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Whiplash Movie Review

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Whiplash Movie Review

On a very basic level, you could describe Whiplash, the new film starring Miles Teller and J.K. Simmons, as a film about music or a drummer.  But to categorize it in such a simplistic way would be doing it a disservice.

This is a film about obsession, passion and the human condition.  How far are you willing to go to realize your dreams and potential and at what cost?  I guess if you had to sum up the film in one word it would be addiction.

No, not as in an addiction to alcohol or drugs but to the unbridled ambition to succeed at the highest level.  This is what Andrew (Teller) strives for.  A student at a prestigious music academy, Andrew’s world consists of a drum set, Buddy Rich C.D.s, band-aids for his blistered fingers and his music.

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Miles Teller and J.K. Simmons in ‘Whiplash.’ | (rogerebert.com)

But it doesn’t start out this way.  He attempts to have balance in his life.  He goes to the movies with his father, he asks a girl out and there appears to be somewhat of a desire to fit in with the other musicians at school.  But after experiencing a class led by Fletcher (Simmons), the music instructor/drill sergeant, he realizes all of these things are just obstacles in his way of becoming “one of the greats.”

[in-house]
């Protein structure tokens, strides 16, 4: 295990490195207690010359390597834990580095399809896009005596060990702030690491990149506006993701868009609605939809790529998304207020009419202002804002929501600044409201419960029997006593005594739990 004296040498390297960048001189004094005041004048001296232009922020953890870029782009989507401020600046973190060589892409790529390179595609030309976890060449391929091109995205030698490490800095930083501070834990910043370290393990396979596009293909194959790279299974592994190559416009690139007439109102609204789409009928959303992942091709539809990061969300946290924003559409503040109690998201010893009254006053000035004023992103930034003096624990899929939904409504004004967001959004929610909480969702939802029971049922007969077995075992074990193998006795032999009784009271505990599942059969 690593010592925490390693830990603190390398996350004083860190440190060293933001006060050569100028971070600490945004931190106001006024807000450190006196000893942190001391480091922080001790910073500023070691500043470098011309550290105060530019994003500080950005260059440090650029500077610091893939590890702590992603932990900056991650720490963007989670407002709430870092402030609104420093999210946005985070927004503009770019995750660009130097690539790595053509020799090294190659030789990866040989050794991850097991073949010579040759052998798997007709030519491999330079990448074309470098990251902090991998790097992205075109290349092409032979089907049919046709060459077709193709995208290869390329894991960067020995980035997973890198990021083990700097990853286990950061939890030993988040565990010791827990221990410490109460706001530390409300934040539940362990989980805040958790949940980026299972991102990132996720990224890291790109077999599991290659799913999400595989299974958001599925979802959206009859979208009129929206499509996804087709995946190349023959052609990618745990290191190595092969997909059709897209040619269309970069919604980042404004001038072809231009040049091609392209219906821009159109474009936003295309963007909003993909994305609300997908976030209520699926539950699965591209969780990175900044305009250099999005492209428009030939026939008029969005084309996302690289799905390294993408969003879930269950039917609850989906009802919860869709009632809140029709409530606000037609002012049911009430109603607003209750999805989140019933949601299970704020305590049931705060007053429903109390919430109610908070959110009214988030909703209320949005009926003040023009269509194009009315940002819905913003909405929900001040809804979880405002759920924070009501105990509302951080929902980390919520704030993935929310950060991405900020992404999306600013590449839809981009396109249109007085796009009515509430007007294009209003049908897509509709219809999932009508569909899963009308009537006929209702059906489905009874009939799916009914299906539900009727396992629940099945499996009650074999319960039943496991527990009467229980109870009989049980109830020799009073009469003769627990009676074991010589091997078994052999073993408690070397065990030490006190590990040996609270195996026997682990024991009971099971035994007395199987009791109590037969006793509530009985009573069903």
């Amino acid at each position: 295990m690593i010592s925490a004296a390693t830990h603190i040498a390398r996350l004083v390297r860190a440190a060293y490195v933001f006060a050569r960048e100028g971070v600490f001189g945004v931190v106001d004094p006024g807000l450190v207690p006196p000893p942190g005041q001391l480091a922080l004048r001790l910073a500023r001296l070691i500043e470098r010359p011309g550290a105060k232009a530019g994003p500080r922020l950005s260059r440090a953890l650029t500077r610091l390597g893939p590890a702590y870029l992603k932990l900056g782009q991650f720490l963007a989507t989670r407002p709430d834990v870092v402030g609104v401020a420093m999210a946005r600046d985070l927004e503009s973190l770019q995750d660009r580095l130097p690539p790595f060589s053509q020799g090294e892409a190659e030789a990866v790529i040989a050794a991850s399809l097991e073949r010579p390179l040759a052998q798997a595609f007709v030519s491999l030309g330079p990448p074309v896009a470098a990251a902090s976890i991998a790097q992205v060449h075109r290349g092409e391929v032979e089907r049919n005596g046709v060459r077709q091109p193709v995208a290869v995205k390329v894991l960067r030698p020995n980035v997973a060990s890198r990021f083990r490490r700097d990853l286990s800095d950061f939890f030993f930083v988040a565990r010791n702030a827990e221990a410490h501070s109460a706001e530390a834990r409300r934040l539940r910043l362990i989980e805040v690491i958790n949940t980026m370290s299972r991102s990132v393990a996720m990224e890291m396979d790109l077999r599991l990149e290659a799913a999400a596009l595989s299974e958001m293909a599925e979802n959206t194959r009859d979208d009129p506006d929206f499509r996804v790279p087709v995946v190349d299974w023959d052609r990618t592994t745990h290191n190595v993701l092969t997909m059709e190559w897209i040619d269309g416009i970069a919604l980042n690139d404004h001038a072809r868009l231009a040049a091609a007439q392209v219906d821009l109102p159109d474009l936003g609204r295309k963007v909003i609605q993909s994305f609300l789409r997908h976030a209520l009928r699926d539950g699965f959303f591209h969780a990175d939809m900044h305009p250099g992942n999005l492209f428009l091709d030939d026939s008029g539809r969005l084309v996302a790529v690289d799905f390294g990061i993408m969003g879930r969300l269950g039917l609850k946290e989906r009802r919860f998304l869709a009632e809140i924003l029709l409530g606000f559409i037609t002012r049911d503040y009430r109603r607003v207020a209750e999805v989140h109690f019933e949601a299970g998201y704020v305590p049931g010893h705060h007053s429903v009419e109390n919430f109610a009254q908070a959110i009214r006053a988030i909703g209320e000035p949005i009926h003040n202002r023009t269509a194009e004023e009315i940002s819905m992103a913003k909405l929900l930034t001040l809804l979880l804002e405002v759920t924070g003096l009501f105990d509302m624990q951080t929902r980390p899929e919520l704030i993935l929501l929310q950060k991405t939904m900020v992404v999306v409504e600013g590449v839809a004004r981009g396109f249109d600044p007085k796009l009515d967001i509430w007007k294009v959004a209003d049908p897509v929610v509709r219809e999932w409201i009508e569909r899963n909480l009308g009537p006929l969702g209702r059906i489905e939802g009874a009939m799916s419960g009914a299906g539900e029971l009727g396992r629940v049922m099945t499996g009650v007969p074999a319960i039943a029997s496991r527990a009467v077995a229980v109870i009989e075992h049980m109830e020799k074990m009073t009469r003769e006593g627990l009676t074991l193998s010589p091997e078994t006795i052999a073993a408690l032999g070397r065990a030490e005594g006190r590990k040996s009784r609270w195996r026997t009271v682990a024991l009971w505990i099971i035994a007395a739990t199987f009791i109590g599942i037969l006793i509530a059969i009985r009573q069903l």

“There are no two words in the english language more harmful than ‘good job,'” Fletcher says to Andrew at one point.  He pushes people physically, emotionally and psychologically to the breaking point and he’s very calculated about it.  R. Lee Ermey’s character in Full Metal Jacket thinks this guy should tone it down a bit.

But even after Andrew succumbs to Fletcher’s abusive behavior he still admires him on some level.  His own father is supportive, but Andrew doesn’t need a shoulder to cry on.  He needs a kick in the teeth because up to that point his best hasn’t been good enough.

Teller is a revelation.  In his young career he’s played nothing more than the quick-witted frat guy.  Always the life of the party, in this he’s a loner who at one point literally walks right by a party and straight to his apartment.  This could signify not only the character’s motivations, but Teller’s evolution and desire for more challenging roles.  Andrew requires both raw earnestness and unrelenting confidence and desire and Teller plays it beautifully and effortlessly.

Simmons in contrast is absolutely terrifying.  Always dressed in black like he’s just come from the funeral of his latest victim, Fletcher is a tricky character because you could easily see him as nothing more than a belligerent villain and yet Simmons portrays him as a man striving for perfection in others.  You better know the difference between rushing and dragging because if you don’t he will burry you.

He sees himself as a vessel to guide the next great jazz player and he doesn’t want to go through the twilight years of his life without experiencing the next Charlie Parker.  Every moment he’s on screen you’re on the edge of your seat because you have no idea what he’ll do next.  When was the last time you felt that about a character?

Whiplash was made for $3.5 million and took a measly 19 days to shoot.  I can’t think of a more efficiently well-made movie this year.  The music, acting and direction are superb, especially from a director under the age of thirty, and the final ten minutes are more compelling, exhilarating and dramatic than any film you’ll see this year.

Whiplash is currently playing at the Cinemark Theatre at the Gateway Mall.  Check out the Escape page on EDN for showtimes.

 

 

 

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